Once they're finished getting ready for the day – together as usual, even if it is strange to have a usual with Peeta – he gets to work on what must be the biggest breakfast she's had since she's been here. She smells bacon nearly as soon as she steps out of the shower. By the time she's dressed and in the kitchen, he's working on something completely different on a contraption beside the stove.

Griddle cakes, she determines. She wants to make some sort of a joke. Wants to ask if this is him trying to thank her for the kiss or to make the burn on her wrist better. But then he turns to look at her, and he's so happy that she can't.

"It smells lovely," she says. "Is there anything I could do to help?"

He considers this for a moment. She's almost surprised. He barely lets her do any housework. She has to hurry and make the bed before he gets out of the shower in the morning, because she's certain he would try to stop her if he saw it happening with an "Oh, no, I can do that."

It's his line of choice. For when she tries to help him load the dishwasher, or when she asks if he has laundry to put in the wash. Sometimes she'll manage to set the table, but that doesn't stop him from trying his hardest to have it done before she comes out.

"If you wouldn't mind getting two glasses of orange juice for us, that would be great," he answers. She feels all too proud of herself for being able to do this. For being trusted to do this.

"Not at all," she says.

"Did you sleep well?" Peeta asks, turning back to the pancakes.

"Once I stopped moving so much, I did," she answers. He nods. "What about you?"

"Oh, yeah," he says. "It was great."

Once the cups are on the table, she finally gets her nerve. "So . . . are you spoiling me because of the burn? Because it's really not that bad."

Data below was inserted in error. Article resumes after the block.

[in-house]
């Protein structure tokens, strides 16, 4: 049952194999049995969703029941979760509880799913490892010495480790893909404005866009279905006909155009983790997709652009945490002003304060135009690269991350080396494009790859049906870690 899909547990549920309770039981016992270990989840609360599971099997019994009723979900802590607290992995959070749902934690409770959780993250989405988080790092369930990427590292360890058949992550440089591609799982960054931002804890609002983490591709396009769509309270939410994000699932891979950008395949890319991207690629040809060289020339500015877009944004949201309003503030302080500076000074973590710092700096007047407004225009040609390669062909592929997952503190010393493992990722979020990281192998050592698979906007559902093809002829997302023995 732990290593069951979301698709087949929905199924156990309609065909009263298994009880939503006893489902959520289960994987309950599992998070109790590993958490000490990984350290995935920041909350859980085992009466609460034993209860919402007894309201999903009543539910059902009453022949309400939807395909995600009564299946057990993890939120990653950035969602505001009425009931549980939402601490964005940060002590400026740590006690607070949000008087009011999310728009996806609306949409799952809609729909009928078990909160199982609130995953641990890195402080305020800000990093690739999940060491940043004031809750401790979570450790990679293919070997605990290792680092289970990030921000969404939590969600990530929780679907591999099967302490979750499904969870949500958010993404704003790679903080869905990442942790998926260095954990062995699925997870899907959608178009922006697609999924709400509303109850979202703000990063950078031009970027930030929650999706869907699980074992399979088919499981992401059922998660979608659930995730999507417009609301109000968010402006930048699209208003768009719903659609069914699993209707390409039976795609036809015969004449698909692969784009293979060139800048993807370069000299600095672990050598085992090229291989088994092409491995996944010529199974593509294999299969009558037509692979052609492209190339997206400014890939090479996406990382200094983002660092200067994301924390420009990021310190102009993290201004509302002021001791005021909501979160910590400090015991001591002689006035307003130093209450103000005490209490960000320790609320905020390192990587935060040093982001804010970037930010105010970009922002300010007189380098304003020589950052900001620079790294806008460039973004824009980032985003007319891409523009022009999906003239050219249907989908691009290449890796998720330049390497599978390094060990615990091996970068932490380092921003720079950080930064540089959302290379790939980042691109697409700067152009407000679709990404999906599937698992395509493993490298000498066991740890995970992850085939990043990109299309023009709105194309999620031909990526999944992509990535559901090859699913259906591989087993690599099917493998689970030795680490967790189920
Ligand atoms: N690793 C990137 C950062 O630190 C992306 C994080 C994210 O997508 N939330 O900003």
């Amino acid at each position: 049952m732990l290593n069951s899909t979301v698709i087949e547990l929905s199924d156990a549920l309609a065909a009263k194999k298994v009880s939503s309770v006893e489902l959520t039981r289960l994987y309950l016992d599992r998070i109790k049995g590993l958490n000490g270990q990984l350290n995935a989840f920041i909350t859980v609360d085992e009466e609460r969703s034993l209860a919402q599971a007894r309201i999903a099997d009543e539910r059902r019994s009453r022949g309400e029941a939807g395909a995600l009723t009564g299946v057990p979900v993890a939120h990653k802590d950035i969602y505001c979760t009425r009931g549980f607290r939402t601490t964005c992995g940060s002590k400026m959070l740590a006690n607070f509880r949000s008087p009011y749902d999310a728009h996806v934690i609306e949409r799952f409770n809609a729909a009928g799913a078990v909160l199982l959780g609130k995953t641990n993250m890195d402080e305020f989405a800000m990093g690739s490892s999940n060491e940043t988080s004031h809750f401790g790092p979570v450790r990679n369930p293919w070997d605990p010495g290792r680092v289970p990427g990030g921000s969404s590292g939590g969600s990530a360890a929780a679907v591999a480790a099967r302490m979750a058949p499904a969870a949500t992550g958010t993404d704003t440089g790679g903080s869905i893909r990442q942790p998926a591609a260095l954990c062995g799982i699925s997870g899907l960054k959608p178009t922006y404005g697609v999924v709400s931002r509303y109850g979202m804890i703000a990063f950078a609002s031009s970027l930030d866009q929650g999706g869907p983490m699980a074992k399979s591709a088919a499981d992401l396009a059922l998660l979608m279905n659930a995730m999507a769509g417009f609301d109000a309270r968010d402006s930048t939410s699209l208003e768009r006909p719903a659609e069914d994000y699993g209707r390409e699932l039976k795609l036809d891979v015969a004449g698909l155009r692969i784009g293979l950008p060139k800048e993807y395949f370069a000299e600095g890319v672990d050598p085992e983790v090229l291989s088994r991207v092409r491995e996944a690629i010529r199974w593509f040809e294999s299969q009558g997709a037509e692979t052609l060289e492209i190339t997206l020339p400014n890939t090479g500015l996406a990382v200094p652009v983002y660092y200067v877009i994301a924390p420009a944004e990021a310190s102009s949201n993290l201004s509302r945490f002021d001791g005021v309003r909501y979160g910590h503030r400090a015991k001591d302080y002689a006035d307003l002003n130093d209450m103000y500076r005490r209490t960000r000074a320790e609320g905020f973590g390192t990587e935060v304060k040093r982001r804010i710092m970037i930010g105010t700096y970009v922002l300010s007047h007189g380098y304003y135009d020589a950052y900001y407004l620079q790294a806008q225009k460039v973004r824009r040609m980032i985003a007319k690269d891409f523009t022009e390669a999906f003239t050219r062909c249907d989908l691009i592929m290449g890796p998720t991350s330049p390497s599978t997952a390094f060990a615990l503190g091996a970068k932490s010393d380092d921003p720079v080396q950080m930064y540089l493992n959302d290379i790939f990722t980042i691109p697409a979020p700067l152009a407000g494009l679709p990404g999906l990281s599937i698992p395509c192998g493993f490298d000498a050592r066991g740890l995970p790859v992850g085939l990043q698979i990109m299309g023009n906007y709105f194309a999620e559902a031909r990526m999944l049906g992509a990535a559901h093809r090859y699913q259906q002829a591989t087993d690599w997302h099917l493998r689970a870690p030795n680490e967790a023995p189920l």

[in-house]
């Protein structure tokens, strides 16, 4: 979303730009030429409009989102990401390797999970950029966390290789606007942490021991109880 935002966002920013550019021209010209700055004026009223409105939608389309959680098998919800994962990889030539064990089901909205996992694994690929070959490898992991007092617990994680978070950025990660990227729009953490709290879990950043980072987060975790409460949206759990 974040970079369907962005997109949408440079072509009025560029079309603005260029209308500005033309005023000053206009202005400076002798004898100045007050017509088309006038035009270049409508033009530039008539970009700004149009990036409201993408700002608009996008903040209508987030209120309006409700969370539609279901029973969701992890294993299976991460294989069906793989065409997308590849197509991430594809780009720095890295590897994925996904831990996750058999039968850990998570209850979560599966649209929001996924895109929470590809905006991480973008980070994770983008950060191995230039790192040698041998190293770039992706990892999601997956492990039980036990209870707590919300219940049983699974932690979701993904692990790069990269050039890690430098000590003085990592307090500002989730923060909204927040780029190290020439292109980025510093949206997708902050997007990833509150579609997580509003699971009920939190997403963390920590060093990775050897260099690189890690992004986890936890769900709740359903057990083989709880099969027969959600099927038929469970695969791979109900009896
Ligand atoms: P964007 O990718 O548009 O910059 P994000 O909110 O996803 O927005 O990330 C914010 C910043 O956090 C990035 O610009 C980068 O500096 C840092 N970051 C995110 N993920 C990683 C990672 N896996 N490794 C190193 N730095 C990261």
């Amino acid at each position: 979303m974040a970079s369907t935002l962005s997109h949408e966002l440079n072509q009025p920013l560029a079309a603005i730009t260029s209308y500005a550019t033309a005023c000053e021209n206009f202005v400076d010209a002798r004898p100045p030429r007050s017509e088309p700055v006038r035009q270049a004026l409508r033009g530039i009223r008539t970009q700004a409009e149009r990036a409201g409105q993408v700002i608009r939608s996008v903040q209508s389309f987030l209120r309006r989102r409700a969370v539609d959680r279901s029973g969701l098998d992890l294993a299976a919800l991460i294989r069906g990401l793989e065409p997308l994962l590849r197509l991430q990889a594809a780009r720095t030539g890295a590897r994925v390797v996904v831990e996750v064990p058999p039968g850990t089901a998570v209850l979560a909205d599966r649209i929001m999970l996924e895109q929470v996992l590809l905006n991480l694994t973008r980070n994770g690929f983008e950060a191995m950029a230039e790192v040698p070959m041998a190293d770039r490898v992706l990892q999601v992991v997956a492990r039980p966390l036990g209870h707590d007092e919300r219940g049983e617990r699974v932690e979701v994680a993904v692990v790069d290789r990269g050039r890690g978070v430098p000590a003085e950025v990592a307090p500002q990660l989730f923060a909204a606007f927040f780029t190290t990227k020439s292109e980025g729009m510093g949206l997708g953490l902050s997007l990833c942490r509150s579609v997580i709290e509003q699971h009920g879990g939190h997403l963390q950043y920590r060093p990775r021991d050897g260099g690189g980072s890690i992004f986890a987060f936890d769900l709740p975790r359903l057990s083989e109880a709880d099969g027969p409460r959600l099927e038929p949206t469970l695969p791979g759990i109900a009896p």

For a long, horrible moment, it's silent.

"I'm genuinely offended that you think I'm spoiling you because you got hurt." Her stomach clenches, mind already racing with ideas of ways she could make this better. Peeta turns to look at her again, probably only so that she can see the hand he's holding to his heart. He's grinning. She shouldn't be half as relieved as she is. "Honestly, Katniss. Do you still think I need a reason to spoil you?"

She smiles, hoping he doesn't notice the sigh that escapes with it. Of course he wouldn't be upset with her. She's starting to doubt that it's possible to upset him. Except, of course, for his mother. Maybe it's just different with her. "Should've known. At least I could understand why you're doing it if that was the case."

He gets back to work. "Well," he begins, his voice quiet. "I want you to be happy here. And if – well, if that can be accomplished for at least a couple of seconds when I give you a glass of orange juice or a couple of pieces of bacon in the morning, then that's what's gonna happen."


She wants to make him feel better, somehow. Wants to say that she is happy here, and while it's not a lie – and she's definitely not unhappy here – something tells her that he won't quite believe her anyway. That this isn't the best time to bring it up.

"What are we doing today?" he asks. "It's up to you. I got the go-ahead for the day off, so, if you want to go somewhere . . ."

"No," she says. "I want to stay here, I think. See something you like to do."

"Something I like to do," he repeats. "Okay. Like what?"

She has to think about it for a moment while he goes back to cooking. He actually starts on scrambled eggs and she wonders if she'll have room to eat everything. She smiles when she comes up with her answer. "Could I . . .? Would you mind showing me your drawings?" she asks.

He's so pleased with this that she's certain it was the right idea. Of course, he pretends to be shy about the drawings, but he talks about them while they eat breakfast, his leg bouncing up and down nervously when she asks what his favorite thing to draw with is.